3.4m Defected Vehicles Recalled (& Other Big Automobile Recalls)

Automotive giants Honda, Nissan and Toyota have recalled 3.4 million vehicles as part of a global recall after a fault was discovered with their front passenger-side airbags.

According to five separate incidents – two in the US and three in Japan – faulty airbags, manufactured by leading Japanese airbag and parts supplier Takata, had either failed to inflate or over-inflated when a crash occurred.

The three automobile manufacturers were quick to reassure drivers that they weren’t at risk, and according to the statements issued by these firms, the airbag will not inflate accidentally but only in the event of an accident.

Share prices of Honda, Nissan and Toyota have remained unaffected because of this incident, however Takata’s shares have taken a hit according to Bloomberg, falling down 11%.

Unsurprisingly, this isn’t the first time that automobile manufacturers have issued a mass-recall of vehicles. Here are some of the biggest (and the most interesting) automotive vehicle recalls in history:


1.5 million Ford Pintos recalled in 1978

Ford Pinto was Ford’s answer to the competition being given by compact Japanese and European sedans. Ford wanted to introduce cheap, small sedans to rival it’s competitors, and budget limits during production resulted in design flaws (as well as an extremely unattractive-looking car!). In 1977, allegations were made that a flaw in the design of the Ford Pinto’s gas tank caused its fuel tank filler neck to break off, as well as the fuel tank to be punctured in a rear-end collision – making it susceptible to explosion and fire even in the event of just a minor collision. This design fault was attributed to 27 different deaths. Soon after, in 1978, 1.5 million Ford Pinto vehicles were recalled, making it one of the biggest recalls in recent history. It also meant that almost half of the 3.17 million Pintos produced during it’s life of 9 years had to be recalled!


14 million Ford vehicles recalled in 2009

Ford’s made quite the reputation when it comes to vehicle recalls, hasn’t it! Unsurprisingly, the credit for one of the biggest vehicle recalls in history – and this one’s pretty recent too – goes to Ford as well. In 2009, a defect in the cruise-control switch installed in a large array of Ford vehicles, such as Explorer and the F-150 to name a few, was reported to suffer from spontaneous combustion and hence was an obvious fire hazard.  The cruise control systems installed in these vehicles were prone to overheating and burning – even when the cars were not running. And in certain models, the cruise-control meltdown also affected the anti-lock braking system.


Almost 9 million Toyota vehicles recalled between 2009-2011

A large number of Toyota vehicles all over the world suffered from what was referred to as ‘unintended acceleration’. The problem was attributed to  two separate problems: a misplaced or incorrect floor mat that could jam the accelerator pedal, and sticky accelerator-pedal mechanism – both of which would cause the cars to accelerate by itself. Two separate vehicle recalls were hence issued, and as a consequence, production of many of Toyota’s popular vehicles, including the Camry and Corolla were suspended. The problem caused 30 deaths, and also resulted in lawsuits for the automobile giant, with many accusing Toyota of continuing to sell their cars despite knowing they had defects them. Toyota of course vehemently denied this, but it ended up costing the company millions of dollars in lawsuits, recalls, falling share prices and decrease in sales.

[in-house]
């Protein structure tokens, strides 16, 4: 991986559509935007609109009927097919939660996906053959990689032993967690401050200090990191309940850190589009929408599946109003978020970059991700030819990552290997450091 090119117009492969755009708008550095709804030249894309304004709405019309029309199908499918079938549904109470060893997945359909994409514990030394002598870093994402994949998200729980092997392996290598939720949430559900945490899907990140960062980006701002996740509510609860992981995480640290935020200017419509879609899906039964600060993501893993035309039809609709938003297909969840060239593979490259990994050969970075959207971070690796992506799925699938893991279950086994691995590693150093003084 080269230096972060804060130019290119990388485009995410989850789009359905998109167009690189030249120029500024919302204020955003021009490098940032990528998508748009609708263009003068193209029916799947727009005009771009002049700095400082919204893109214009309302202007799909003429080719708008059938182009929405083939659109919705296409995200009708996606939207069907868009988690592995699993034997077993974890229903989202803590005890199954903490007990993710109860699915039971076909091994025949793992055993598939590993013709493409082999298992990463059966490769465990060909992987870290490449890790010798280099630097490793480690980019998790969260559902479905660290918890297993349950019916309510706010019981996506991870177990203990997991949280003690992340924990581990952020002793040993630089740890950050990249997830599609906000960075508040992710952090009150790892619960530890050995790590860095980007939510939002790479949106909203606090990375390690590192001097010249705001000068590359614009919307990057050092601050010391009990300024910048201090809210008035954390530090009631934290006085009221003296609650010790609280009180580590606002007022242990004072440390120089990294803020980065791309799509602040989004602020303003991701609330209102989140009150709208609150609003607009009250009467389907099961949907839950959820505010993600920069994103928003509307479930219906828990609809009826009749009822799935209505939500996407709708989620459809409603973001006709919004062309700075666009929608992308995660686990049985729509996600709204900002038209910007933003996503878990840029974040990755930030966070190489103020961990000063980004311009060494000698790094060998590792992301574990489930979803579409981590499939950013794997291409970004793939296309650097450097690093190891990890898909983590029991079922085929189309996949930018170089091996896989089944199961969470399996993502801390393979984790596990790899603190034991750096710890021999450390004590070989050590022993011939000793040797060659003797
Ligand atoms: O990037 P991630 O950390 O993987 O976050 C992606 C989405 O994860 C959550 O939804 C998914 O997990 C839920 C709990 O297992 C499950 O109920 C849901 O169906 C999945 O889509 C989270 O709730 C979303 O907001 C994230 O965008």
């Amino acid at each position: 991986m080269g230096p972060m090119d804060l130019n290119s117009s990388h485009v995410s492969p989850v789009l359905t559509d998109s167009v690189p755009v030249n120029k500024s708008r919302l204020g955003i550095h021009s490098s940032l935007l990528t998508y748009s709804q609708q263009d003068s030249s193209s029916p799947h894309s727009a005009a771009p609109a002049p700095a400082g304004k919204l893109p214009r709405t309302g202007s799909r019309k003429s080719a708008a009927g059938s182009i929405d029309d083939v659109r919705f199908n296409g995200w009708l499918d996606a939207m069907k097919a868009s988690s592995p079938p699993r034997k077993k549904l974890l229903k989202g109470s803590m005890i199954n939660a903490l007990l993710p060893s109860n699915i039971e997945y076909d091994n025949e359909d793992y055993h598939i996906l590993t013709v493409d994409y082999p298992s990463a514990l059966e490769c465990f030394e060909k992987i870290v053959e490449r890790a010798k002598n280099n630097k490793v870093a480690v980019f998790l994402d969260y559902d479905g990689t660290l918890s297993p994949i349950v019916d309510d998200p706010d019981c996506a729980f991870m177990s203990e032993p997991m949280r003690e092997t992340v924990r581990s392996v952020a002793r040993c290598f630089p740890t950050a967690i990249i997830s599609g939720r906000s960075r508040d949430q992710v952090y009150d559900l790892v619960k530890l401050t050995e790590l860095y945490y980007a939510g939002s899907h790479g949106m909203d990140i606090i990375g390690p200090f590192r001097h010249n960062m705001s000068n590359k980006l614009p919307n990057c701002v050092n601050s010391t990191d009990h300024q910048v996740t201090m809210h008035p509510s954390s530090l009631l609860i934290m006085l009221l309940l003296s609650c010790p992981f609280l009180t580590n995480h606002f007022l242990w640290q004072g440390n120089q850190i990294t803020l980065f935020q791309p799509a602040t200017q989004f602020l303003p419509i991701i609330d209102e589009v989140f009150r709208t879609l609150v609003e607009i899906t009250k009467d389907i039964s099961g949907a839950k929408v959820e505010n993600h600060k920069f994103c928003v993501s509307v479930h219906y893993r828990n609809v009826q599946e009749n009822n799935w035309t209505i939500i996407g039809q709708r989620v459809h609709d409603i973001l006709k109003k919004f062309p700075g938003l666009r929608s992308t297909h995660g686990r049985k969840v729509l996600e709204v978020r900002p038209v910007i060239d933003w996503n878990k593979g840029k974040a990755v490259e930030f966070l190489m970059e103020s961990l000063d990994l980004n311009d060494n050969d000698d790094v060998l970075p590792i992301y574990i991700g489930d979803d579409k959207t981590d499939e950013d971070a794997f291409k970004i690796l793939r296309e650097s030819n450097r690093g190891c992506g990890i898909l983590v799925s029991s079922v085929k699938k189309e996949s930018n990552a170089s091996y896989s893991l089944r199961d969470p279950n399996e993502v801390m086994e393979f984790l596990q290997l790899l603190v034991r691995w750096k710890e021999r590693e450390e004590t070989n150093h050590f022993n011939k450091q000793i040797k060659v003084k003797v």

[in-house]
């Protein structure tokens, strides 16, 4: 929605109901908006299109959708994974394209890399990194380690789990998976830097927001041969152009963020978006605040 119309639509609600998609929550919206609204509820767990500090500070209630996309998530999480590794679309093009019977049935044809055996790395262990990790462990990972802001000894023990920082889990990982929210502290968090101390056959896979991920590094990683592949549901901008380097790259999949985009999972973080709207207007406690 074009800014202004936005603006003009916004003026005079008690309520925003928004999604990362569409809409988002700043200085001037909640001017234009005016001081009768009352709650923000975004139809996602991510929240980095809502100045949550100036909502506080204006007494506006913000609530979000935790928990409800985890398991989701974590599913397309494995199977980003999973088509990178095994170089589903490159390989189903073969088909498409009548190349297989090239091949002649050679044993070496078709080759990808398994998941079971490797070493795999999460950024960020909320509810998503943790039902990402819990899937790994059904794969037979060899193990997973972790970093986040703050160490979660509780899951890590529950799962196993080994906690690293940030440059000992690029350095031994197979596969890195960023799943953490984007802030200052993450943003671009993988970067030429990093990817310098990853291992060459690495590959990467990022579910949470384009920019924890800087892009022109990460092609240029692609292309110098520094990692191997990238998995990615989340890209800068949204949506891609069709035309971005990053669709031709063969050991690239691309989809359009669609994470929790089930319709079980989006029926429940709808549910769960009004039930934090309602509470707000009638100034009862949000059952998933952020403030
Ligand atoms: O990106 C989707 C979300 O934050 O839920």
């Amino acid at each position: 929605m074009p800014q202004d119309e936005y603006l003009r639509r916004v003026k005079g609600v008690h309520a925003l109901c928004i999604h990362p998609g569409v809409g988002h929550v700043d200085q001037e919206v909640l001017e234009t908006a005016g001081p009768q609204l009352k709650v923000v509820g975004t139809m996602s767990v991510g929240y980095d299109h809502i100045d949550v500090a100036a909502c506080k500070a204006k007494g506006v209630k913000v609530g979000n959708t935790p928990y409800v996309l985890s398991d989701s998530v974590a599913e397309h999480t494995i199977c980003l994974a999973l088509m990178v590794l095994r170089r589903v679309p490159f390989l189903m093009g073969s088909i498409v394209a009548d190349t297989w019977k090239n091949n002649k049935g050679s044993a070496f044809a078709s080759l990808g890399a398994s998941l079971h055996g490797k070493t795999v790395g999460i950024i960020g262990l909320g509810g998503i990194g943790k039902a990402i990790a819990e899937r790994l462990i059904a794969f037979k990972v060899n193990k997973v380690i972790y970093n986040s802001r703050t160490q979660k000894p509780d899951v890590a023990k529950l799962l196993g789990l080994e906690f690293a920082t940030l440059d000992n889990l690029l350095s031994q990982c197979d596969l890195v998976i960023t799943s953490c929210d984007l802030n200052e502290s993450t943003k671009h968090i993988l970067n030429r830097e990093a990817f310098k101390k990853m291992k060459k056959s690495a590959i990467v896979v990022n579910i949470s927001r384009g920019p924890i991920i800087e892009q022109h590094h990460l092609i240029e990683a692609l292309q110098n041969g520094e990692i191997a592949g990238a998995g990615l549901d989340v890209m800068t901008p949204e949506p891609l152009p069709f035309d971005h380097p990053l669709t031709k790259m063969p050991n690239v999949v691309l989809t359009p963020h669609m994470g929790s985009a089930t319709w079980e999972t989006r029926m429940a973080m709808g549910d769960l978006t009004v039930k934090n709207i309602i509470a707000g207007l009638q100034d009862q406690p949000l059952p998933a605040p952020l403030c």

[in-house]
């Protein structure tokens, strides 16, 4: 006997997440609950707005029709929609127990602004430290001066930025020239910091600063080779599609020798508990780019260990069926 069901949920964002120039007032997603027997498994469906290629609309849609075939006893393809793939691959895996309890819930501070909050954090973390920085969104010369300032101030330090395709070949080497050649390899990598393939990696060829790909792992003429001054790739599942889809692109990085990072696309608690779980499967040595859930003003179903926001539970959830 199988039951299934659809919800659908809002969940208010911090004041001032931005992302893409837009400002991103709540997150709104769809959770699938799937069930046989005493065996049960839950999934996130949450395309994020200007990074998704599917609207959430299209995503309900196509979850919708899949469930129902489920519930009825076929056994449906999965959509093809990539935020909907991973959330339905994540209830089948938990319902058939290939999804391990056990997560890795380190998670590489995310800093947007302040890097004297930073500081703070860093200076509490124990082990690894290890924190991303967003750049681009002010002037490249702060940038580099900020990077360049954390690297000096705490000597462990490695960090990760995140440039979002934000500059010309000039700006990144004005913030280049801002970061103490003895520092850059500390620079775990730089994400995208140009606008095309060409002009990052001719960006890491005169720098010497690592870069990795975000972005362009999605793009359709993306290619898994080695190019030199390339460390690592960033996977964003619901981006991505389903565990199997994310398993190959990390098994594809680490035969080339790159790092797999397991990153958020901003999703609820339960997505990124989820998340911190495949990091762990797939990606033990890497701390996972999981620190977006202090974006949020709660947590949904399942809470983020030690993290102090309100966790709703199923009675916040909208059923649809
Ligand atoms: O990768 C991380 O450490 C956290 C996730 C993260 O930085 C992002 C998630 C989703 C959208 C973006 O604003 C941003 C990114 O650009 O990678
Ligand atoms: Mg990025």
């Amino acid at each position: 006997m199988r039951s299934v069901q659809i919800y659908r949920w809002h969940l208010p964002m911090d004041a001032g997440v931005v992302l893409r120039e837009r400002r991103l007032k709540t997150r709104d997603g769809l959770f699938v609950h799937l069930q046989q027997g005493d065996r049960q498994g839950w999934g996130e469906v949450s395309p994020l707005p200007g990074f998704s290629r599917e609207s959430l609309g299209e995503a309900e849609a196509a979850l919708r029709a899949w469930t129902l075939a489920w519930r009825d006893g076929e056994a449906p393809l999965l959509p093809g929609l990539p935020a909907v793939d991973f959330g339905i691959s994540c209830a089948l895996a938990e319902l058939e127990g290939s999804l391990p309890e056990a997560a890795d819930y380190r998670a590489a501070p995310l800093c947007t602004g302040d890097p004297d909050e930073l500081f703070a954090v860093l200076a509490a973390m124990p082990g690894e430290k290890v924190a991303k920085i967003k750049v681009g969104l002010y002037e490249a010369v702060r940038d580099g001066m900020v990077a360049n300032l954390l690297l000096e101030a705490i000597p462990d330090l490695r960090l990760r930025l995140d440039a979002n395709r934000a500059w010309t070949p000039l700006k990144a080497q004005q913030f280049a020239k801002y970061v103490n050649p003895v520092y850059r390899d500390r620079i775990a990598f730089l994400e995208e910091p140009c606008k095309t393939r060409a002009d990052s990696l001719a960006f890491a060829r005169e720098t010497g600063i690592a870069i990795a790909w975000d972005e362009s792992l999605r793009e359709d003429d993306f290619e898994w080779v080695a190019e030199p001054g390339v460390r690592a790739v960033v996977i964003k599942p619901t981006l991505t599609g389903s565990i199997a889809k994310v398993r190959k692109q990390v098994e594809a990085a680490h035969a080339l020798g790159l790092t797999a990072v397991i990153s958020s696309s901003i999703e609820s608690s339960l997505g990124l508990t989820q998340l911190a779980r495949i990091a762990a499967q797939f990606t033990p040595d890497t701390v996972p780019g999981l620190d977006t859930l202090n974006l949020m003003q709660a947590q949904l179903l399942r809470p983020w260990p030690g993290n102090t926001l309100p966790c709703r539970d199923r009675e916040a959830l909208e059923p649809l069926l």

3.7 million Honda vehicles recalled in 1995

Talk about an overprotective car! In the early 90s, a problem with the seat-belt buckle caused Honda to recall as many as 3.7 million vehicles. As a result, the seat-belt buckle would jam and Honda owners were unable to actually take off their seat-belts because the release button would crack and become unusable. According to a statement issued by NHTSA , ‘the problem worsens with time and exposure, creating a greater risk of buckle failures as time goes by.’ Interestingly, the faulty buckles were manufactured by none other than Takata. While the issue behind this recall wasn’t nearly as dangerous as some of the other recalls, it was a big inconvenience when Honda owners got home from a tough day at work and just wanted to relax!


6.5 million Firestone tyres recalled in 2001

As one of the most dangerous product defects of all time, Firestone recalled as many as 6.5 millions tyres installed in Ford Explorer vehicles. Explorer of course, was one of the most popular Ford vehicles in the 90s, the company’s crown jewel and a commercial success that made the company millions of dollars. The Firestone tyres installed in these vehicles was notorious for tread separation at high speeds, and coupled with design changes in the second-generation Explorer – higher ground-clearance, more weight, and a higher center-of-gravity – this resulted in the tire blowing out after the tread peeled off, causing vehicles to roll over at high speeds. The result: 175 deaths, and as many as 700 injuries! Ford Explorer sales took a big hit too, and Firestone soon called off it’s 100-year-old partnership with Ford.